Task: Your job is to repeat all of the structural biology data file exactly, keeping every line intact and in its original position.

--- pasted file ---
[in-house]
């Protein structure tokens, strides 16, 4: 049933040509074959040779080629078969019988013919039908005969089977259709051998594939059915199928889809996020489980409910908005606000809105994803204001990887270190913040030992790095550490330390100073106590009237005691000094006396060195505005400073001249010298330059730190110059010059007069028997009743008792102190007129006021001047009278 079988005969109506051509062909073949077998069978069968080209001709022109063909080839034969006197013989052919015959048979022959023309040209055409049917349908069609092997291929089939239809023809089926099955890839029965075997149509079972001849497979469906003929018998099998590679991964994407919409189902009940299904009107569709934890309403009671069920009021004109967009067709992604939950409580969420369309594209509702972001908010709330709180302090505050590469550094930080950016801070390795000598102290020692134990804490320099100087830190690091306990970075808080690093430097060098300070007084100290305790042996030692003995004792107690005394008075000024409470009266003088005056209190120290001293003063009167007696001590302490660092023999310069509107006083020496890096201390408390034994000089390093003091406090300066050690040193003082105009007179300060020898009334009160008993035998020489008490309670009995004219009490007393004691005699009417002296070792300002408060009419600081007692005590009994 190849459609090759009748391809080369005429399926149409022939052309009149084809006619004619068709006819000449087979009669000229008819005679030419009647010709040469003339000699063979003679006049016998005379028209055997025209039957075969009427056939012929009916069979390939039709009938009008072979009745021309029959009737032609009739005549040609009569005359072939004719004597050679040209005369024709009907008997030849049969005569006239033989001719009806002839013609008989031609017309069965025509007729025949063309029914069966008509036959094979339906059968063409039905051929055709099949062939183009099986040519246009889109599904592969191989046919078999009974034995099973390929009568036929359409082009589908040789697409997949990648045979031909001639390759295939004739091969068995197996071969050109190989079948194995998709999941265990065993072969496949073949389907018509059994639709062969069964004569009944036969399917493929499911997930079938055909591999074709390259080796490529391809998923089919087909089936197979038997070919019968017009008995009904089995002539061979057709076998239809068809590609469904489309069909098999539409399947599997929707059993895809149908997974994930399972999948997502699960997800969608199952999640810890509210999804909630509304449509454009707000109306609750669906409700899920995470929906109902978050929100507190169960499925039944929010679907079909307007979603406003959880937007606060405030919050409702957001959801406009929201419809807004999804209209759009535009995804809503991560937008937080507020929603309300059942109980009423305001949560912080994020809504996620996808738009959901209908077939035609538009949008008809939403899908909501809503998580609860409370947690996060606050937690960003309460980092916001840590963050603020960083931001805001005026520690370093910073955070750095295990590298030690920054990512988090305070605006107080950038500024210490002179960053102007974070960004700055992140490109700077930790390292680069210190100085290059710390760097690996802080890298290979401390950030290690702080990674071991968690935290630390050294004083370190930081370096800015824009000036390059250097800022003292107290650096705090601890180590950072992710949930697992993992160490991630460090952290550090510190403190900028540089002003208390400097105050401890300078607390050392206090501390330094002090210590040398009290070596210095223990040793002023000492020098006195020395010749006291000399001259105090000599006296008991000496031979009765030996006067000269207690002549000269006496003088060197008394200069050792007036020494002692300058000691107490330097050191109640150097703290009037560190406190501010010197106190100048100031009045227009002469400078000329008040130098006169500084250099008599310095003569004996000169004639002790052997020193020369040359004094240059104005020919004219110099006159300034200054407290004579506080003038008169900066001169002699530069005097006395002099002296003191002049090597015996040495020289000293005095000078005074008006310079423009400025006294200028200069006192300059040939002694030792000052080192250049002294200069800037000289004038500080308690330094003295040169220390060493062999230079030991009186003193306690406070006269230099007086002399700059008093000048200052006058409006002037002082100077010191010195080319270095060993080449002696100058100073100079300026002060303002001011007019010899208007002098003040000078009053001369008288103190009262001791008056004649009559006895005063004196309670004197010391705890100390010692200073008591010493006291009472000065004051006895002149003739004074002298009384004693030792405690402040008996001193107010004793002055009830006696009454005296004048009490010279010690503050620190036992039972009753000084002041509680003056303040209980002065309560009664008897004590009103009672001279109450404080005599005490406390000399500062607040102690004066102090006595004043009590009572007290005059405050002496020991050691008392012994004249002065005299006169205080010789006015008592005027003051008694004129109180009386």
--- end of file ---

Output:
[in-house]
């Protein structure tokens, strides 16, 4: 049933040509074959040779080629078969019988013919039908005969089977259709051998594939059915199928889809996020489980409910908005606000809105994803204001990887270190913040030992790095550490330390100073106590009237005691000094006396060195505005400073001249010298330059730190110059010059007069028997009743008792102190007129006021001047009278 079988005969109506051509062909073949077998069978069968080209001709022109063909080839034969006197013989052919015959048979022959023309040209055409049917349908069609092997291929089939239809023809089926099955890839029965075997149509079972001849497979469906003929018998099998590679991964994407919409189902009940299904009107569709934890309403009671069920009021004109967009067709992604939950409580969420369309594209509702972001908010709330709180302090505050590469550094930080950016801070390795000598102290020692134990804490320099100087830190690091306990970075808080690093430097060098300070007084100290305790042996030692003995004792107690005394008075000024409470009266003088005056209190120290001293003063009167007696001590302490660092023999310069509107006083020496890096201390408390034994000089390093003091406090300066050690040193003082105009007179300060020898009334009160008993035998020489008490309670009995004219009490007393004691005699009417002296070792300002408060009419600081007692005590009994 190849459609090759009748391809080369005429399926149409022939052309009149084809006619004619068709006819000449087979009669000229008819005679030419009647010709040469003339000699063979003679006049016998005379028209055997025209039957075969009427056939012929009916069979390939039709009938009008072979009745021309029959009737032609009739005549040609009569005359072939004719004597050679040209005369024709009907008997030849049969005569006239033989001719009806002839013609008989031609017309069965025509007729025949063309029914069966008509036959094979339906059968063409039905051929055709099949062939183009099986040519246009889109599904592969191989046919078999009974034995099973390929009568036929359409082009589908040789697409997949990648045979031909001639390759295939004739091969068995197996071969050109190989079948194995998709999941265990065993072969496949073949389907018509059994639709062969069964004569009944036969399917493929499911997930079938055909591999074709390259080796490529391809998923089919087909089936197979038997070919019968017009008995009904089995002539061979057709076998239809068809590609469904489309069909098999539409399947599997929707059993895809149908997974994930399972999948997502699960997800969608199952999640810890509210999804909630509304449509454009707000109306609750669906409700899920995470929906109902978050929100507190169960499925039944929010679907079909307007979603406003959880937007606060405030919050409702957001959801406009929201419809807004999804209209759009535009995804809503991560937008937080507020929603309300059942109980009423305001949560912080994020809504996620996808738009959901209908077939035609538009949008008809939403899908909501809503998580609860409370947690996060606050937690960003309460980092916001840590963050603020960083931001805001005026520690370093910073955070750095295990590298030690920054990512988090305070605006107080950038500024210490002179960053102007974070960004700055992140490109700077930790390292680069210190100085290059710390760097690996802080890298290979401390950030290690702080990674071991968690935290630390050294004083370190930081370096800015824009000036390059250097800022003292107290650096705090601890180590950072992710949930697992993992160490991630460090952290550090510190403190900028540089002003208390400097105050401890300078607390050392206090501390330094002090210590040398009290070596210095223990040793002023000492020098006195020395010749006291000399001259105090000599006296008991000496031979009765030996006067000269207690002549000269006496003088060197008394200069050792007036020494002692300058000691107490330097050191109640150097703290009037560190406190501010010197106190100048100031009045227009002469400078000329008040130098006169500084250099008599310095003569004996000169004639002790052997020193020369040359004094240059104005020919004219110099006159300034200054407290004579506080003038008169900066001169002699530069005097006395002099002296003191002049090597015996040495020289000293005095000078005074008006310079423009400025006294200028200069006192300059040939002694030792000052080192250049002294200069800037000289004038500080308690330094003295040169220390060493062999230079030991009186003193306690406070006269230099007086002399700059008093000048200052006058409006002037002082100077010191010195080319270095060993080449002696100058100073100079300026002060303002001011007019010899208007002098003040000078009053001369008288103190009262001791008056004649009559006895005063004196309670004197010391705890100390010692200073008591010493006291009472000065004051006895002149003739004074002298009384004693030792405690402040008996001193107010004793002055009830006696009454005296004048009490010279010690503050620190036992039972009753000084002041509680003056303040209980002065309560009664008897004590009103009672001279109450404080005599005490406390000399500062607040102690004066102090006595004043009590009572007290005059405050002496020991050691008392012994004249002065005299006169205080010789006015008592005027003051008694004129109180009386």